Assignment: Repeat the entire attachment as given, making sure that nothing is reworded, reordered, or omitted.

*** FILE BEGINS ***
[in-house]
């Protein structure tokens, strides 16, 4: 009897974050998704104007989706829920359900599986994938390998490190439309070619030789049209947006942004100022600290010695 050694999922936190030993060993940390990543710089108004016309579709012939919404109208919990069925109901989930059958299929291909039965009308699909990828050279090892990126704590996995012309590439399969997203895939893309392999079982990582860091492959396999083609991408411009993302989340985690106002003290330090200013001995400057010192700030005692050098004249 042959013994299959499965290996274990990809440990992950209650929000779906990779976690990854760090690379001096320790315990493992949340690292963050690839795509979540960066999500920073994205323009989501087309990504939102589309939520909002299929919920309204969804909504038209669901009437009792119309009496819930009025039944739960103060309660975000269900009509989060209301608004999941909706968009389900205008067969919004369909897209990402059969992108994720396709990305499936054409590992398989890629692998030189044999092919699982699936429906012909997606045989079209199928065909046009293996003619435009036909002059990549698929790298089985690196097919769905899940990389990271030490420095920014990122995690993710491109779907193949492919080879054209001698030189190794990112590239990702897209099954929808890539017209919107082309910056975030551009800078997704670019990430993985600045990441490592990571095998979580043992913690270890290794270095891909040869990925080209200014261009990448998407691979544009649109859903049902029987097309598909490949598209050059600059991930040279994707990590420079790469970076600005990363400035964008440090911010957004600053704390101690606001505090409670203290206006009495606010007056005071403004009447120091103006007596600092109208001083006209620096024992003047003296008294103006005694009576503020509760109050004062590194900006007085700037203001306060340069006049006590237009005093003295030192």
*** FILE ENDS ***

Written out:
[in-house]
């Protein structure tokens, strides 16, 4: 009897974050998704104007989706829920359900599986994938390998490190439309070619030789049209947006942004100022600290010695 050694999922936190030993060993940390990543710089108004016309579709012939919404109208919990069925109901989930059958299929291909039965009308699909990828050279090892990126704590996995012309590439399969997203895939893309392999079982990582860091492959396999083609991408411009993302989340985690106002003290330090200013001995400057010192700030005692050098004249 042959013994299959499965290996274990990809440990992950209650929000779906990779976690990854760090690379001096320790315990493992949340690292963050690839795509979540960066999500920073994205323009989501087309990504939102589309939520909002299929919920309204969804909504038209669901009437009792119309009496819930009025039944739960103060309660975000269900009509989060209301608004999941909706968009389900205008067969919004369909897209990402059969992108994720396709990305499936054409590992398989890629692998030189044999092919699982699936429906012909997606045989079209199928065909046009293996003619435009036909002059990549698929790298089985690196097919769905899940990389990271030490420095920014990122995690993710491109779907193949492919080879054209001698030189190794990112590239990702897209099954929808890539017209919107082309910056975030551009800078997704670019990430993985600045990441490592990571095998979580043992913690270890290794270095891909040869990925080209200014261009990448998407691979544009649109859903049902029987097309598909490949598209050059600059991930040279994707990590420079790469970076600005990363400035964008440090911010957004600053704390101690606001505090409670203290206006009495606010007056005071403004009447120091103006007596600092109208001083006209620096024992003047003296008294103006005694009576503020509760109050004062590194900006007085700037203001306060340069006049006590237009005093003295030192």